Nancy Ruth Reeves (1904-1958) published the first issue of the Skyland Post in her hometown of West Jefferson, North Carolina, in 1931. Reeves had recently returned to North Carolina from Danville, Virginia, where she had resigned from teaching at Averett College. The daughter of a physician active in state and local politics, Reeves used the Post to back the Democratic Party. She had help from her cousin John Frank Reeves, Jr. (1905-1984) in running the business side of the Post.
In 1932, Ruth Reeves bought and then ceased publication of the Ashe County Journal, also based in West Jefferson. With closure of the Journal, the Post became the sole newspaper in Ashe County, the mountainous western part of North Carolina and home to lumber operations as well as dairy and truck farming.
In 1937, Reeves married and settled with her husband in Danville. She leased the Post to Ed Moore Anderson (1905-1958), who had worked as editor of the Leaksville News for three years and then briefly at the Bee of Danville, Virginia. Anderson eventually bought the newspaper and held the titles of editor and publisher.
Stella Anderson (1902-1988) worked with her husband at the Post, having written for the Charlotte Observer and the Greensboro Record prior to their marriage. Listed as “Mrs. Ed Anderson” and with the title of assistant editor, Stella first appeared on the masthead with the Post‘s February 20, 1941 issue. Five years later, in March 1946, Stella assumed the editorship, while Ed continued as publisher. Ed likely was occupied with running a small chain of newspapers. By 1942, he had founded the Alleghany News in Sparta, North Carolina, and had bought the Transylvania Times of Brevard, North Carolina, the Forest City Courier, and the Spindale Sun.
Ed Anderson was also active in local and regional news, and in business organizations. He served on the executive board of the North Carolina Press Association and as president of the National Editorial Association.
For years, the Post remained the only newspaper in Ashe County, publishing weekly on Thursday. In 1940, the front page featured a note boasting that the newspaper was the only one in North Carolina with a circulation “three times the total population of the town in which it is published.” According to the 1940 United States Census, the town of West Jefferson had 883 residents. The larger “township” of West Jefferson held a population of 2,872. The population size to which the note referred is unclear.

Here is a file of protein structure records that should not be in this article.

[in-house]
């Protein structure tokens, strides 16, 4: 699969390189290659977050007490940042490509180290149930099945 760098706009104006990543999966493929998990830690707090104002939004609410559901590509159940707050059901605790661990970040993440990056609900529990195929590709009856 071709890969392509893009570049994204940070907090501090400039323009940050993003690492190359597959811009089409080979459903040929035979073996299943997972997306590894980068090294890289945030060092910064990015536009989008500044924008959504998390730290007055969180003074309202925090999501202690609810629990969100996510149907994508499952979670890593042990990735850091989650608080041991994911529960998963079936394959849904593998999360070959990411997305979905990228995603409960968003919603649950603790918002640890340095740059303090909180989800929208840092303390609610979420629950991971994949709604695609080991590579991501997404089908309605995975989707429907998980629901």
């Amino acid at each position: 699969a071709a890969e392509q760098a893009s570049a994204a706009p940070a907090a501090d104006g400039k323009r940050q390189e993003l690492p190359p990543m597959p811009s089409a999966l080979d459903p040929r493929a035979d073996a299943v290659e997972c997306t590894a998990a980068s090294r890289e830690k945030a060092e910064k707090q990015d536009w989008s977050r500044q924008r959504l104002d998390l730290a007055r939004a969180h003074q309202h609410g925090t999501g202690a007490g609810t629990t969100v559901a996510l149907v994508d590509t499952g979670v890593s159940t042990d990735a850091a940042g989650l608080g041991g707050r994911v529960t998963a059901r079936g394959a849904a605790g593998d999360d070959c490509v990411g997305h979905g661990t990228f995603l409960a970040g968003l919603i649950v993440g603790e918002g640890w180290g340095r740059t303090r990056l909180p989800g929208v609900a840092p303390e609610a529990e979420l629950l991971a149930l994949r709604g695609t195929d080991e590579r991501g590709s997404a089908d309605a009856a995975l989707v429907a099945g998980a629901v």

Despite its status as a weekly newspaper, the Post carried a mix of international, national, and state news, often grouping them together on a single page under the title, “Brief Review of State, National, and World News During the Past Week.” The stories were likely culled from wire services, although the newspaper included no mention of such. Similarly, local stories carried no bylines. The Post also included reports of high school sports, the comings and goings of county residents, and community organizations. Over the years, the newspaper won state and national prizes for community service, agriculture promotion, general news coverage, editorials, and photography.
Upon Ed Anderson’s death in 1958, Stella Anderson assumed the post of publisher of the Post and the other regional newspapers the couple owned. She remained owner, publisher, and editor of the Post until she sold the newspaper to T. Alvin Wheeler Jr. (1935-2015) and his wife Patty Wheeler (b. 1944?) in 1982. In 1988, the Wheelers merged the Post with the Jefferson Times, with which it had competed in West Jefferson for ten years, to form the Jefferson Post. The new title continued to publish in West Jefferson with Patty Wheeler as the managing editor. The Jefferson Post later merged with the Ashe Mountain Times to form the Ashe Post & Times in 2017.
Provided by: University of North Carolina at Chapel Hill Library, Chapel Hill, NC